“The Glass and a Half in Everyone campaign is a big brand idea that serves as a platform for powerful stories and Speakerphone is a more than worthy addition to the series, bringing a fresh perspective with different relationship dynamics and narrative structure whilst staying true to the core elements that makes the campaign so successful,” says Jonathan McCarthy, head of global brand, Cadbury and Toblerone.
The campaign hopes to follow the success of last year’s edition, ‘Garage’, which was voted the most effective ad of 2022 by System 1.
Another NBCUniversal exec leaves business to take up role at Twitter
Joe Benarroch, a senior NBCUniversal executive across communications, advertising and partnerships, has departed the business to join Elon Musk’s Twitter as a business operations lead.
The move comes just weeks after the business’s advertising head Linda Yaccarino left to become Twitter’s CEO, a move which signalled a change in approach for Musk and Twitter.
Benarroch says he is “looking forward to bringing my experience to Twitter, and to working with the entire team to build Twitter 2.0 together.”
The news comes as Twitter’s second head of trust and safety during Musk’s ownership of the business resigned. Ella Irwin joined Twitter at the end of last year, and her reason for departure hasn’t been made clear. However, it came shortly after Musk criticised content moderation on the site.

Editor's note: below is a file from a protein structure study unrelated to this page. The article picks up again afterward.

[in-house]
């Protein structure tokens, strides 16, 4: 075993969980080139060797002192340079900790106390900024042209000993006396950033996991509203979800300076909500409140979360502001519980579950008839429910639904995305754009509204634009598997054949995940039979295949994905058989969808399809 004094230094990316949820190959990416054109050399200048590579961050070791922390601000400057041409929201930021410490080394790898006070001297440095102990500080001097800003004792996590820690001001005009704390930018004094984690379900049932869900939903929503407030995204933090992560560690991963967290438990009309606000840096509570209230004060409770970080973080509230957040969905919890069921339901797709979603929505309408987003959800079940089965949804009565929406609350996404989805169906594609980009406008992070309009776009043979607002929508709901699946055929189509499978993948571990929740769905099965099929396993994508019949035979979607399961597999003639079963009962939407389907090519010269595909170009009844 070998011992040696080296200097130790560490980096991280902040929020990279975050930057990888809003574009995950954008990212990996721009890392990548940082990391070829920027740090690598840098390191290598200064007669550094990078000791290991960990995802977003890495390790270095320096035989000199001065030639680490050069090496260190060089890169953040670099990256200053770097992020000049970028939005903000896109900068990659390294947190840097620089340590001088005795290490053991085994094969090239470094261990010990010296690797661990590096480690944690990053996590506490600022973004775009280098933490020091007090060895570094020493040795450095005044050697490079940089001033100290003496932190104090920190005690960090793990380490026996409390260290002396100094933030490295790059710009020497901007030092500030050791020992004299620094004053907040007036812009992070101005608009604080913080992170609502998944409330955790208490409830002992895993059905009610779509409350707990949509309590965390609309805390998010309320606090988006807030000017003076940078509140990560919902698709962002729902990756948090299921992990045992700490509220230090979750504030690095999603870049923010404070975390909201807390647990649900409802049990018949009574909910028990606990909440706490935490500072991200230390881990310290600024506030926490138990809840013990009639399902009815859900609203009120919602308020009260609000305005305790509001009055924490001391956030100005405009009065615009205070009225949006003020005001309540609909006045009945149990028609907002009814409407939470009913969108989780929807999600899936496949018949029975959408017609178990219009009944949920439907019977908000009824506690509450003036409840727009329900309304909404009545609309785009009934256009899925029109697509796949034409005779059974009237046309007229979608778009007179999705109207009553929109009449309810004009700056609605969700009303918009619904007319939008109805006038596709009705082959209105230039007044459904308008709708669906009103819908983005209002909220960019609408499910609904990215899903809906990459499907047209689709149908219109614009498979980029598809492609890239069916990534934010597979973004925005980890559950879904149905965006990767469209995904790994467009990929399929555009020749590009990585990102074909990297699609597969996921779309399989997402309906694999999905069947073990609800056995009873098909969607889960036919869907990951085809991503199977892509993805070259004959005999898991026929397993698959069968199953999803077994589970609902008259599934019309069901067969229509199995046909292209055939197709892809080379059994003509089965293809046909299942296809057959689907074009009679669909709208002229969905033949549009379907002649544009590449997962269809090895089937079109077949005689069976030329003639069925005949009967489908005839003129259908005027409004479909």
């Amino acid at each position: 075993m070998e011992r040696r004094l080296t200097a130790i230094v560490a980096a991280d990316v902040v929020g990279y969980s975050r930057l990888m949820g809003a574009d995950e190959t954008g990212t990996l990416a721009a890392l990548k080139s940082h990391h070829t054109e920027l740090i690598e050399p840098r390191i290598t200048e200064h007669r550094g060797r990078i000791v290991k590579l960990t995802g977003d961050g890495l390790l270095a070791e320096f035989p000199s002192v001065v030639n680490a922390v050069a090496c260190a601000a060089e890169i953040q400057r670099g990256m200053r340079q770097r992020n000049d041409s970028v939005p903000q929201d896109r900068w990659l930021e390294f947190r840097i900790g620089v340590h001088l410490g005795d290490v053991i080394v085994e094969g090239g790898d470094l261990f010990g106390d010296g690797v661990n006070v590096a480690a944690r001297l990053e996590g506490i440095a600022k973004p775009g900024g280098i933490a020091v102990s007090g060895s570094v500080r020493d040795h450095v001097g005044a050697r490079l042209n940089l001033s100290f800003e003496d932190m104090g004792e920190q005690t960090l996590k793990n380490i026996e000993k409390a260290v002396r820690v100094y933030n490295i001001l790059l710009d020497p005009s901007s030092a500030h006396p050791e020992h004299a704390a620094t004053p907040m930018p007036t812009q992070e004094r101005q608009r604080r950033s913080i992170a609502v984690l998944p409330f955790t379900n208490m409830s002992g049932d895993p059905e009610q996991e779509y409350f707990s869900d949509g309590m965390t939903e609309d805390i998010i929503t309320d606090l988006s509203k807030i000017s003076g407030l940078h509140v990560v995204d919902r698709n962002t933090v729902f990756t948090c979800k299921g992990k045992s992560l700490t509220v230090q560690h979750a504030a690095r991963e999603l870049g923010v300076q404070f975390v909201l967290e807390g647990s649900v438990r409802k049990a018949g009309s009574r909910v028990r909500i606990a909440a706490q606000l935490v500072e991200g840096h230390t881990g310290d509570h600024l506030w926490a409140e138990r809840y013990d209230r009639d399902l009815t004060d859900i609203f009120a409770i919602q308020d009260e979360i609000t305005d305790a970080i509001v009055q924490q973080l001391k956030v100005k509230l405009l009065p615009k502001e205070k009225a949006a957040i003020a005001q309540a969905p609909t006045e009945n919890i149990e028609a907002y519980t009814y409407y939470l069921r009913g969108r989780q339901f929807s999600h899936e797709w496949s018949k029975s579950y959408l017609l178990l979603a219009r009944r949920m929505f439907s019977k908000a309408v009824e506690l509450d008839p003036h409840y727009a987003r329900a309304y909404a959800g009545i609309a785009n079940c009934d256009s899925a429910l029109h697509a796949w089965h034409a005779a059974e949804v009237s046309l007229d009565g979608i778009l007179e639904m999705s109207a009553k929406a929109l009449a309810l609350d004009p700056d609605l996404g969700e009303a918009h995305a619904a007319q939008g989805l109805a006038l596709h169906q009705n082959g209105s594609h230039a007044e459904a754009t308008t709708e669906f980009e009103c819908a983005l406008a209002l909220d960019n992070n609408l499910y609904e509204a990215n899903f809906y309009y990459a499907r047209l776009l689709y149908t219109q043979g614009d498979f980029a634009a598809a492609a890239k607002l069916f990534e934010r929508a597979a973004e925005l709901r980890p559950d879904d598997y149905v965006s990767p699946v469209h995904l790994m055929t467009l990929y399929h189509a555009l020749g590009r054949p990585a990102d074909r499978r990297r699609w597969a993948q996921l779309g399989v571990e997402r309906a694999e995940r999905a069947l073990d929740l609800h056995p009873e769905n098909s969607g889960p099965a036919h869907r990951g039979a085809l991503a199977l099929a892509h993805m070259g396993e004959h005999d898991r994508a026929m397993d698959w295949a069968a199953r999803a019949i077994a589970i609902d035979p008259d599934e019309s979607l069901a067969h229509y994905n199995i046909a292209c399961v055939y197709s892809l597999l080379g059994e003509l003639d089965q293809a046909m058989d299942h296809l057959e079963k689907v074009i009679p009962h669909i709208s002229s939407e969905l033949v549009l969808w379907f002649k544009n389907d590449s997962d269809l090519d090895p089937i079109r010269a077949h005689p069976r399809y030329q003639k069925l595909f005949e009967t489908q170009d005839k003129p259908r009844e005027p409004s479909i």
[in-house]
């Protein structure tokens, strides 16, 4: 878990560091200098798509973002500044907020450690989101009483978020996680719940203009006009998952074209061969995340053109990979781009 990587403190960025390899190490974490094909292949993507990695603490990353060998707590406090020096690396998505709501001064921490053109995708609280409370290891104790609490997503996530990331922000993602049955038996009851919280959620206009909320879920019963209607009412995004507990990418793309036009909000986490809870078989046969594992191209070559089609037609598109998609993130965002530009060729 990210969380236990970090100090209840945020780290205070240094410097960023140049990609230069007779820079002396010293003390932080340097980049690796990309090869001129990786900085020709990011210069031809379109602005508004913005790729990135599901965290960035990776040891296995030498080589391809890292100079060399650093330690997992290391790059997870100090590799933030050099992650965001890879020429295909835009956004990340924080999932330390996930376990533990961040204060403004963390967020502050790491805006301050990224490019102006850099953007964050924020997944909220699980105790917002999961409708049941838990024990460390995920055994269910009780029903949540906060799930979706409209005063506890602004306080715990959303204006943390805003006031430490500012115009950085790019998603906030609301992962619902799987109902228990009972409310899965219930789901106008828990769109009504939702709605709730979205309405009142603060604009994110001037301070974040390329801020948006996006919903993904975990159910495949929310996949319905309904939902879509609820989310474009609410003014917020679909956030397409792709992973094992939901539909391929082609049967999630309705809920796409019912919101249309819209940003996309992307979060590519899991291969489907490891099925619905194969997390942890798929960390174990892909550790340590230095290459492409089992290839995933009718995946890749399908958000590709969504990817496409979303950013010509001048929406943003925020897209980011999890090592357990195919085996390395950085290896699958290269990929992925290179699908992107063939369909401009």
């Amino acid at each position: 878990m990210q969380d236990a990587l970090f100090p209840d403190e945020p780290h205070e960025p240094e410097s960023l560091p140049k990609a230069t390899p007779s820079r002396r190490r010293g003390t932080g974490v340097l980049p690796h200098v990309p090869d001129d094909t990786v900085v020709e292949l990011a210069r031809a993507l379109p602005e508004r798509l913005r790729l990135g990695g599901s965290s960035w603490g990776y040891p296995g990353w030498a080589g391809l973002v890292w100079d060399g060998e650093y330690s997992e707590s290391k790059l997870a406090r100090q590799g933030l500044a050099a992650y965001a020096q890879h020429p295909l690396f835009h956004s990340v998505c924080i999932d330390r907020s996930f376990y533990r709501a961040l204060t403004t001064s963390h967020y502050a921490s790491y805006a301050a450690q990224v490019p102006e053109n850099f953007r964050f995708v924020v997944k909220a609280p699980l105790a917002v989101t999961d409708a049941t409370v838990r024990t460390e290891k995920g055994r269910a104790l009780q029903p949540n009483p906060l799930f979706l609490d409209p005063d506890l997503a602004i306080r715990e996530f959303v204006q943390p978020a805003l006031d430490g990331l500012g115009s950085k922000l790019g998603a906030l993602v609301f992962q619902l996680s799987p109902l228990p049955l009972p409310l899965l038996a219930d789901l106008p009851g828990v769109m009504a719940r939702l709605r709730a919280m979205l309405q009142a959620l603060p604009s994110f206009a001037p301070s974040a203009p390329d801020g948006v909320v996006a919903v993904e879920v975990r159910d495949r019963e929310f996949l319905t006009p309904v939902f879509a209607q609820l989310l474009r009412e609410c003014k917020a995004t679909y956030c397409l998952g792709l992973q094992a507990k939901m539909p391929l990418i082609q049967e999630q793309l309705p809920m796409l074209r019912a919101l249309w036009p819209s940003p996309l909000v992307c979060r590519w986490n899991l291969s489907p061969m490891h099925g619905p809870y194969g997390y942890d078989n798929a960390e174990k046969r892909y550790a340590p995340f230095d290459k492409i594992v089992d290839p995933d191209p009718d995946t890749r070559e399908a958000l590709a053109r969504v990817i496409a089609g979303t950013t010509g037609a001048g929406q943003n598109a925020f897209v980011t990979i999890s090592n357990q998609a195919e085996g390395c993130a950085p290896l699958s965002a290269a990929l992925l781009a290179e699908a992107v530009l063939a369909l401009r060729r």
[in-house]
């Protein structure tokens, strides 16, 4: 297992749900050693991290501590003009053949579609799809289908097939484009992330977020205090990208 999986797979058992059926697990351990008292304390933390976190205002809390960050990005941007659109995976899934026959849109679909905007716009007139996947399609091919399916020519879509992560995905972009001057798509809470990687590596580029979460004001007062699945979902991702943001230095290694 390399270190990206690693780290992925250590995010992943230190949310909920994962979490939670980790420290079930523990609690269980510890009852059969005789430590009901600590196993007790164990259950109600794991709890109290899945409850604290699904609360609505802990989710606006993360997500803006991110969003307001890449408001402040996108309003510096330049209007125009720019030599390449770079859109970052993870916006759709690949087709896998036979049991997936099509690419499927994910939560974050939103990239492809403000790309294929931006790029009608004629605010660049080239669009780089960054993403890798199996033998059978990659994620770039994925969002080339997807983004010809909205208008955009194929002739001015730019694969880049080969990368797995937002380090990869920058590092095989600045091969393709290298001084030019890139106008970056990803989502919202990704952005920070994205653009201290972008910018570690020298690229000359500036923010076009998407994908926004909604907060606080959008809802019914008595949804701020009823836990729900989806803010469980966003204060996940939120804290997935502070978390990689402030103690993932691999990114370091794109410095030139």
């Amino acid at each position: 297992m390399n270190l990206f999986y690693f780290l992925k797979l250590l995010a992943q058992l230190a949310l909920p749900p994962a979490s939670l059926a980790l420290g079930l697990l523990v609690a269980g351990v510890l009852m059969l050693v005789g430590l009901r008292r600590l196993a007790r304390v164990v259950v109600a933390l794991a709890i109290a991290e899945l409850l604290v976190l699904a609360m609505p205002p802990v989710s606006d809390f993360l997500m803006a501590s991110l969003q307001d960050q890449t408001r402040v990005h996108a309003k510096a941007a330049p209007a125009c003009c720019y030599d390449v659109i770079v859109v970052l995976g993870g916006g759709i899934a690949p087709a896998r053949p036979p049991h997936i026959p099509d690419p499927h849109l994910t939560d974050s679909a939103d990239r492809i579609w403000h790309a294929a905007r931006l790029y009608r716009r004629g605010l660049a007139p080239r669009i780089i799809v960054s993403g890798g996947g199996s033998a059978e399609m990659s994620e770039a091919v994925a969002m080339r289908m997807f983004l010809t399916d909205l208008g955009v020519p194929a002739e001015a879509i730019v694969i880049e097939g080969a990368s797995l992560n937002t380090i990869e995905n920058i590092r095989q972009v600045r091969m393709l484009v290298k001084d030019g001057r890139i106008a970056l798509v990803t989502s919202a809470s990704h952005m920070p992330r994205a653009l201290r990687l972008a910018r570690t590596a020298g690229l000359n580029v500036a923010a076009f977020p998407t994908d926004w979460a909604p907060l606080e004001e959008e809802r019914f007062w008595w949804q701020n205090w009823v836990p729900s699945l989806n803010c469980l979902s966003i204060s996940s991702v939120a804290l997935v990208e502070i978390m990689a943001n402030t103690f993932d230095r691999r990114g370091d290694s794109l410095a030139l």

Allinson’s Bread launches first TV campaign in a decade
Allinson’s Bread, the 100+ year-old bread brand, has launched its first TV campaign in more than a decade.
It’s part of an effort from the brand to refresh its image and to resonate with UK audiences as it attempts to reinvigorate its presence.
The campaign, in collaboration with agency Lobster, will run across ITVX and All4. The ad itself emphasises the brand’s history while attempting to highlight the quality of the product through a film showing sandwiches being made, in reverse.
Elva O’Connor, brand manager at Allied Bakeries, the company which owns Allinson’s, alongside Kingsmill and Sunblest, says the campaign “performs so well on metrics”.
Microsoft and Siemens give backing to CBI amid ‘nerve-racking’ period
Microsoft and Siemens are attempting to drive support for the Confederation of British Industry (CBI) ahead of a vote of confidence on Tuesday, reports the Financial Times.
The vote comes following serious misconduct allegations against the lobby group. A letter of support organised by Siemens features signatories from Microsoft and Esso Petroleum. The vote will determine whether members want to back the organisation as it changes its leadership and works to improve its culture.
The letter says CBI has “recognised its failings and has a robust action plan in place to be delivered by a new leadership”, adding it was “essential that a refocused, effective CBI re-establishes its ties with government and provides the voice that British business needs”.
In April, the CBI halted activities after leading members quit the group following allegations of sexual assault at the group, reported by the Guardian.
Rain Newton-Smith, the CBI’s newly appointed director-general, said yesterday on the BBC (4 June) “It’s a really nerve-racking time for us as an organisation, and I’m absolutely determined that we lead this programme of change so we can be that collective voice”.